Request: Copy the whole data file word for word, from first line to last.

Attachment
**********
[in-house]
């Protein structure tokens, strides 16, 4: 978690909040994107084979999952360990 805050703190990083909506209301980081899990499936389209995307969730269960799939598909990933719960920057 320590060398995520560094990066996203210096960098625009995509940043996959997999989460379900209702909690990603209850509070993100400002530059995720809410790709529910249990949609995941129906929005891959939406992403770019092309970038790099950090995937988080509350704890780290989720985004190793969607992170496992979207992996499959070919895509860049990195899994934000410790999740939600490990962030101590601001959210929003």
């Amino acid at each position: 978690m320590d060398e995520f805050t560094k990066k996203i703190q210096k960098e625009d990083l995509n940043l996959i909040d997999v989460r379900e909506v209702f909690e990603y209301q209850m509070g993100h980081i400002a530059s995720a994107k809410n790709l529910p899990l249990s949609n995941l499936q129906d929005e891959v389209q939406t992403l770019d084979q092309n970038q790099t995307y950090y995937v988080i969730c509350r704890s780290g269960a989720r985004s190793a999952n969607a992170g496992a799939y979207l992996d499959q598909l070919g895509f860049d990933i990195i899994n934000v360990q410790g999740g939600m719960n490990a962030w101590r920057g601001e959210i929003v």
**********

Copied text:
[in-house]
């Protein structure tokens, strides 16, 4: 978690909040994107084979999952360990 805050703190990083909506209301980081899990499936389209995307969730269960799939598909990933719960920057 320590060398995520560094990066996203210096960098625009995509940043996959997999989460379900209702909690990603209850509070993100400002530059995720809410790709529910249990949609995941129906929005891959939406992403770019092309970038790099950090995937988080509350704890780290989720985004190793969607992170496992979207992996499959070919895509860049990195899994934000410790999740939600490990962030101590601001959210929003």
């Amino acid at each position: 978690m320590d060398e995520f805050t560094k990066k996203i703190q210096k960098e625009d990083l995509n940043l996959i909040d997999v989460r379900e909506v209702f909690e990603y209301q209850m509070g993100h980081i400002a530059s995720a994107k809410n790709l529910p899990l249990s949609n995941l499936q129906d929005e891959v389209q939406t992403l770019d084979q092309n970038q790099t995307y950090y995937v988080i969730c509350r704890s780290g269960a989720r985004s190793a999952n969607a992170g496992a799939y979207l992996d499959q598909l070919g895509f860049d990933i990195i899994n934000v360990q410790g999740g939600m719960n490990a962030w101590r920057g601001e959210i929003v």